Page 3's quiet man retires

Legendary Sun snapper Beverley Goodway originally wanted to be a doctor – but after being turned down by medical school, he ended up devoting his career to anatomy of a different kind, writes Dominic Ponsford.

Now, after 33 years with the paper, most of those as its main page-three photographer, he has retired. And to those who claim his life’s work was about objectifying or demeaning women, he says: “They haven’t looked at it properly, then, it’s not about that at all. My terms of reference are to make someone look as gorgeous as possible and the fact that they are topless is almost incidental.”

Goodway started working for a news agency at the age of 21 in 1965 and was offered a contract on the

Daily Mail after just six weeks. The Mail had been impressed with one of his photos which had appeared in The Guardian.

“It was more down to the person I was working for – they set it up, I just took the photo,” he says.

He then worked on The Times – mostly, he says, taking dull pictures of company directors and MPs. Keen to get into fashion photography, he took a job at the old broadsheet Sun around 1968.

“When that was taken over, everyone who wanted to was taken on by the new Sun. I thought I would go on for a couple of years and then go freelance. That was 33 years ago.”

Page-three work followed the Murdoch takeover and the transformation of The Sun into its current tabloid form. Initially, page three consisted of bikini and lingerie photos, but after about a year the tops came off.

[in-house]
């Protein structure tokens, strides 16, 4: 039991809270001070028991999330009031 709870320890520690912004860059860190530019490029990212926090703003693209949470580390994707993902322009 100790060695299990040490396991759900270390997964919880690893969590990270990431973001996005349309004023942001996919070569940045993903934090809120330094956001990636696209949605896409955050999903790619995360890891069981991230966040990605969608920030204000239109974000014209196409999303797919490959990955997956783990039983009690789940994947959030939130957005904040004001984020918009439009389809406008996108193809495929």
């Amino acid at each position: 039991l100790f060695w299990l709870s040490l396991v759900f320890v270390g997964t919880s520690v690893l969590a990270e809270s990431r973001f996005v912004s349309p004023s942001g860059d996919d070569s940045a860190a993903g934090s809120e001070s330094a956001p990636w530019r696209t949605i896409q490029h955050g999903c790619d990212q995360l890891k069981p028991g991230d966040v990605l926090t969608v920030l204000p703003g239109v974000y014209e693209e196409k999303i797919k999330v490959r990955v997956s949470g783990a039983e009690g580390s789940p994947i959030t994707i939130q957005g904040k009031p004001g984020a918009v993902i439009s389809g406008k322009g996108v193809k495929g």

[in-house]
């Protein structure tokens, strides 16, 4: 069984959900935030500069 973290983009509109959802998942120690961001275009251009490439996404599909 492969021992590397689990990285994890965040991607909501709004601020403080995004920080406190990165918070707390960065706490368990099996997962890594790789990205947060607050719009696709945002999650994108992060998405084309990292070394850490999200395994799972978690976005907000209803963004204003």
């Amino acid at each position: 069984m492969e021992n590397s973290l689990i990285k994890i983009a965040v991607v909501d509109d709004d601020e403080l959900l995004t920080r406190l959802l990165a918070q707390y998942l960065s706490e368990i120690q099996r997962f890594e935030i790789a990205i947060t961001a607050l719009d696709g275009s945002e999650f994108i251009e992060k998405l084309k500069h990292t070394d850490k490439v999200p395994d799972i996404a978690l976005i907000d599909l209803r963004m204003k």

“It was a natural progression,” says Goodway. “In those days, fashion shots were really only an excuse to get a picture of a pretty girl in the paper. Rather than looking for excuses, The Sun just said, here’s a picture of a pretty girl.

“I soon found that I got a much bigger picture than with a fashion spread, so I moved over to page three.”

For the past 25 years, Goodway has been on page three full time, photographing a girl a day. Bespectacled, bow tie-wearing and well spoken, he has the air of a shy academic. “People used to say, ‘you don’t look like that sort of person’,” he says.

When asked what advice he would give to aspiring photographers, he says: “If you come back from a job with a quality picture, you’ve got your self respect.”

As for his favourite model, he chooses 1980s pin-up Linda Lusardi. “Linda was a natural and totally professional… she also had a great bum which looked fantastic in a thong.”

The Sun celebrated Goodway’s career this week with a series of articles.

by Dominic Ponsford

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